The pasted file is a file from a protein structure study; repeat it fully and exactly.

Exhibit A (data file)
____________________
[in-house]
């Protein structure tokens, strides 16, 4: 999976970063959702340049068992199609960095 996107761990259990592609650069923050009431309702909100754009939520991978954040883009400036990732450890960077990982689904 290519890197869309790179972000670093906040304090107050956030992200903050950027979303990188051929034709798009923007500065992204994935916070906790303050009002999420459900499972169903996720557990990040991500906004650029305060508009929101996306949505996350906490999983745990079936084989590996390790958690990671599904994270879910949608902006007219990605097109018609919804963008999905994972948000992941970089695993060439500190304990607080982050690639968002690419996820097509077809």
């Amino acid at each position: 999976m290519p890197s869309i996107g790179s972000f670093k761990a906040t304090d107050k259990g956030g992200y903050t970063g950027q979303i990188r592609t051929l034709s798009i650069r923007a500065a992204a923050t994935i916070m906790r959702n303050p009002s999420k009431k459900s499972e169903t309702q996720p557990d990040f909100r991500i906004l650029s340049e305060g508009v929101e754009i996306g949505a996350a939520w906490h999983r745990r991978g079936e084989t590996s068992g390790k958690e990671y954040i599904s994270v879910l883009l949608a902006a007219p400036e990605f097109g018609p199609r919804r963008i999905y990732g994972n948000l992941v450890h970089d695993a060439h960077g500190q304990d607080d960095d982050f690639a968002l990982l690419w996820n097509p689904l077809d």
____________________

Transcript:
[in-house]
């Protein structure tokens, strides 16, 4: 999976970063959702340049068992199609960095 996107761990259990592609650069923050009431309702909100754009939520991978954040883009400036990732450890960077990982689904 290519890197869309790179972000670093906040304090107050956030992200903050950027979303990188051929034709798009923007500065992204994935916070906790303050009002999420459900499972169903996720557990990040991500906004650029305060508009929101996306949505996350906490999983745990079936084989590996390790958690990671599904994270879910949608902006007219990605097109018609919804963008999905994972948000992941970089695993060439500190304990607080982050690639968002690419996820097509077809």
């Amino acid at each position: 999976m290519p890197s869309i996107g790179s972000f670093k761990a906040t304090d107050k259990g956030g992200y903050t970063g950027q979303i990188r592609t051929l034709s798009i650069r923007a500065a992204a923050t994935i916070m906790r959702n303050p009002s999420k009431k459900s499972e169903t309702q996720p557990d990040f909100r991500i906004l650029s340049e305060g508009v929101e754009i996306g949505a996350a939520w906490h999983r745990r991978g079936e084989t590996s068992g390790k958690e990671y954040i599904s994270v879910l883009l949608a902006a007219p400036e990605f097109g018609p199609r919804r963008i999905y990732g994972n948000l992941v450890h970089d695993a060439h960077g500190q304990d607080d960095d982050f690639a968002l990982l690419w996820n097509p689904l077809d």